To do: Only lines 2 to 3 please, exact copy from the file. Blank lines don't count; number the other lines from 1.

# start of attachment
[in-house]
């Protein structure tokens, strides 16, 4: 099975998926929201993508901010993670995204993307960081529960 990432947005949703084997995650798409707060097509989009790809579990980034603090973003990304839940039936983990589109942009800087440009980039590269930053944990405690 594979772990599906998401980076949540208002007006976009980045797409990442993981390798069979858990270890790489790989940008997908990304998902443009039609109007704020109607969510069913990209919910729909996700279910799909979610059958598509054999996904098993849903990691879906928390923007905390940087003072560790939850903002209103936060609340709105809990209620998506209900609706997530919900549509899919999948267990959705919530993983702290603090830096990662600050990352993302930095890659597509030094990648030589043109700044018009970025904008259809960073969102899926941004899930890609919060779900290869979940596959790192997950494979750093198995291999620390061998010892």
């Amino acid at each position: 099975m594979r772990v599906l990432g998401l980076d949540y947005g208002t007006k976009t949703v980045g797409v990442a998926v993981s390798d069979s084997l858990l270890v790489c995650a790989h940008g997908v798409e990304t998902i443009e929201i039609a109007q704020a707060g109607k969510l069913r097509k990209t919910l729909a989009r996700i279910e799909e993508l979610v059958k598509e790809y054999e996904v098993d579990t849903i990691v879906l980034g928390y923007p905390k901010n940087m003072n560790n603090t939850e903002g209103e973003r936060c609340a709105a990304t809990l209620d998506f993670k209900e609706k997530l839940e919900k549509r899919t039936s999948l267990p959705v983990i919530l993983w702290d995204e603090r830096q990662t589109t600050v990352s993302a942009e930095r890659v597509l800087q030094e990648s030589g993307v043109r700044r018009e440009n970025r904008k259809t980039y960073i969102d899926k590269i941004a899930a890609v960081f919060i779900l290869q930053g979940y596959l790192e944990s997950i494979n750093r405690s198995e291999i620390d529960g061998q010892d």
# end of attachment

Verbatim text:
């Protein structure tokens, strides 16, 4: 099975998926929201993508901010993670995204993307960081529960 990432947005949703084997995650798409707060097509989009790809579990980034603090973003990304839940039936983990589109942009800087440009980039590269930053944990405690 594979772990599906998401980076949540208002007006976009980045797409990442993981390798069979858990270890790489790989940008997908990304998902443009039609109007704020109607969510069913990209919910729909996700279910799909979610059958598509054999996904098993849903990691879906928390923007905390940087003072560790939850903002209103936060609340709105809990209620998506209900609706997530919900549509899919999948267990959705919530993983702290603090830096990662600050990352993302930095890659597509030094990648030589043109700044018009970025904008259809960073969102899926941004899930890609919060779900290869979940596959790192997950494979750093198995291999620390061998010892």
């Amino acid at each position: 099975m594979r772990v599906l990432g998401l980076d949540y947005g208002t007006k976009t949703v980045g797409v990442a998926v993981s390798d069979s084997l858990l270890v790489c995650a790989h940008g997908v798409e990304t998902i443009e929201i039609a109007q704020a707060g109607k969510l069913r097509k990209t919910l729909a989009r996700i279910e799909e993508l979610v059958k598509e790809y054999e996904v098993d579990t849903i990691v879906l980034g928390y923007p905390k901010n940087m003072n560790n603090t939850e903002g209103e973003r936060c609340a709105a990304t809990l209620d998506f993670k209900e609706k997530l839940e919900k549509r899919t039936s999948l267990p959705v983990i919530l993983w702290d995204e603090r830096q990662t589109t600050v990352s993302a942009e930095r890659v597509l800087q030094e990648s030589g993307v043109r700044r018009e440009n970025r904008k259809t980039y960073i969102d899926k590269i941004a899930a890609v960081f919060i779900l290869q930053g979940y596959l790192e944990s997950i494979n750093r405690s198995e291999i620390d529960g061998q010892d």